If Doug Hughes' Broadway mounting of David Mamet’s Oleanna succeeded in dividing audiences, it wasn't necessarily always along the gender lines the production had sought to foment. If anything, the revival seemed to split its audiences on whether the 75-minute play was good to begin with.
Perhaps stung by mixed reviews (including a pan from The New York Times Ben Brantley that left me wondering if we had seen the same show) and an illusion of declining fortunes at the box office (the show took in $241,999 last week, its second week in a row with an increase), it was announced yesterday that Oleanna would close January 3, immediately prior to the long cold winter months that typically take their toll on Broadway. UPDATE (12.1.09): Today it was announced that Oleanna would accelerate its closing to Sunday, December 6.
If you read Steve On Broadway regularly, you know that I came down on the side of the production and gave both Bill Pullman and Julia Stiles high marks for their efforts. The play has managed to stick with me, more than one month after taking it in.
Of course, part of the appeal, but by no means my reason for providing the show with a generous 3 1/2 stars, was the talk back session employed immediately after my preview. It's often been said that audiences vote with their feet. In the case of my fellow theatregoers the day I saw Oleanna, they were clearly engaged as virtually everyone stayed for the talk back session.
Some detractors could say that they merely stayed to get their full money's worth since the thinking is that a one hour and 15 minutes performance doesn't justify paying upwards of $100 for a ticket. But I believe this is one of those plays that leaves an audience grappling for answers, hoping to validate their opinions with others and verifying if others saw the same thing.
When given the opportunity, I stay for talk back sessions after shows offering them as personal elucidation -- my way of filling in the blanks left behind. Oleanna was the perfect kind of play to provide these sessions to round-out the communal aspect that is the theatrical experience. I was not only pleased to participate, but I was proud that fellow blogger and friend Leonard Jacobs of The Clyde Fitch Report was tapped as moderator for one of them.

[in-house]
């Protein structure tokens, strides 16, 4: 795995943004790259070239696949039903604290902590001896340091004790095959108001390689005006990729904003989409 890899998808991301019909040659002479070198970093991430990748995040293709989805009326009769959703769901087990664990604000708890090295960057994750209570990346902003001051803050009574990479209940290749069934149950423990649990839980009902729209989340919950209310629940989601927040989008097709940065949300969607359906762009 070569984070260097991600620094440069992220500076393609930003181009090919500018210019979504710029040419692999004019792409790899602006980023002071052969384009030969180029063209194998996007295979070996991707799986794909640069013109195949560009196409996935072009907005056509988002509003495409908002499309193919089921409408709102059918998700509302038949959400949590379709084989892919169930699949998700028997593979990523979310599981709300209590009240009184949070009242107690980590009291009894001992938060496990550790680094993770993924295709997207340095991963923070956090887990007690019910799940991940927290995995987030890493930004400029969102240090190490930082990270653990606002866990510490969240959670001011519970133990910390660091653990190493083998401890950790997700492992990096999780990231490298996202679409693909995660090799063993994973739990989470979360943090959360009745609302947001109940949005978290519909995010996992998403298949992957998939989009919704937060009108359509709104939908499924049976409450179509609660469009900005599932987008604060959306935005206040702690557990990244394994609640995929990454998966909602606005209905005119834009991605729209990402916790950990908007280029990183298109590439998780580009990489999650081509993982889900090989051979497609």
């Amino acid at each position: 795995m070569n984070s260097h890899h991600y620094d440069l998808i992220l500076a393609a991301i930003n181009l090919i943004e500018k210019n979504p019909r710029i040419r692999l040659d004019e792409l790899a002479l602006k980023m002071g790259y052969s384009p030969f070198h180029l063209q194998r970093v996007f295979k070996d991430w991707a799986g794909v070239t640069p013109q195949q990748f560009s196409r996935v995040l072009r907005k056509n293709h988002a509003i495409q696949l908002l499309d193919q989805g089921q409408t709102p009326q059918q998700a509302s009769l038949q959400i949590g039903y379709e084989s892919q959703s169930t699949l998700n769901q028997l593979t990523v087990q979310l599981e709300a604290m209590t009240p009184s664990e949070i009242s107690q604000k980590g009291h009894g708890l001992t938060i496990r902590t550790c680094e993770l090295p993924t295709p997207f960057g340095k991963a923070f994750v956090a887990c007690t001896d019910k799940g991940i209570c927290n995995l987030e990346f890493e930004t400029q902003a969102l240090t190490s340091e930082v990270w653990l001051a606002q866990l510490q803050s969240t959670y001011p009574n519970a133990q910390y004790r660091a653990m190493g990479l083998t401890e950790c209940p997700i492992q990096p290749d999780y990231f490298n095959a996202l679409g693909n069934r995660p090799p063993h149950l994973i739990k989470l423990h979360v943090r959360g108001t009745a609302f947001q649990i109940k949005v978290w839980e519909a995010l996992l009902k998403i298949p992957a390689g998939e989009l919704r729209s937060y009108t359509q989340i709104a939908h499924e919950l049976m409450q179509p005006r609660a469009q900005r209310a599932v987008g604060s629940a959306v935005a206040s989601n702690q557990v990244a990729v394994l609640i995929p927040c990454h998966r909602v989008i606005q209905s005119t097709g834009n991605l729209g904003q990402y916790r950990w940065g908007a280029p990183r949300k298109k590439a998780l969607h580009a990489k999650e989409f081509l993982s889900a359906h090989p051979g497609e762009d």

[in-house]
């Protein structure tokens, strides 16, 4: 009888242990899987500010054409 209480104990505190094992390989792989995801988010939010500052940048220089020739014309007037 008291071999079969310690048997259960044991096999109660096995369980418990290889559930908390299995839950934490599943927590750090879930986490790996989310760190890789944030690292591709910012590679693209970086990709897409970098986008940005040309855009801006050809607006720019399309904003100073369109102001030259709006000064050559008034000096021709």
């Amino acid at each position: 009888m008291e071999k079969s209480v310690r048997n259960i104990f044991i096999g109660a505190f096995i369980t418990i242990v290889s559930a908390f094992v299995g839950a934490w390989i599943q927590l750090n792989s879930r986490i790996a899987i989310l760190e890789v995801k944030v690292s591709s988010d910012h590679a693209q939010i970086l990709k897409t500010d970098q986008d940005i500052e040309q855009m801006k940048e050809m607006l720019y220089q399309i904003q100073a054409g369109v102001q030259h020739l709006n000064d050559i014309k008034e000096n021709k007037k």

Unfortunately for this production of Oleanna, its playwright apparently was none too pleased with the novelty of the talk back session and they ceased immediately after the show opened. According to one of the talk back moderators, New York Post columnist Michael Riedel:
Alas, Mamet hated them. He never attended one, but he's against them on principle, believing that his play should stand on its own and not be picked apart by "experts" on the law, feminism and campus sexual harassment policies.
"The talk-backs added a lot to the show," an investor says, "but we were told by David's agent right after we opened that he didn't like them."
Mamet couldn't stop them. Writers control only the script, not what happens onstage after the final bow. But he had a trump card to play. When the show opened to mixed reviews, the producers had to cut expenses and asked Mamet to waive his royalties.
His price? No more talk-backs.
I don't know that I would go so far as one wag Riedel quoted who essentially said Mamet was giving his audience the finger, but I do wonder if Mamet hasn't grasped how the mindset of today's theatregoers has evolved along with their expecting more from each experience.
It's my firm belief that in order to broaden the appeal of this great experiment called live theatre, particularly during a time when its pricing seems so out of whack with reality, you need to give audiences a bone to go with their meat. Producers have to engage their audiences in new ways, incorporate talk back sessions where they make sense, use social networking to connect and yes, reach out to theatre bloggers who can help create a viral buzz that in this age of splintered media becomes ever more important.
If there is a plus, it's that the producers of Mamet's newest work Race seem to get the importance of active outreach, including with the blogging community. Let's just hope Mamet doesn't stop them.
This is Steve On Broadway (SOB).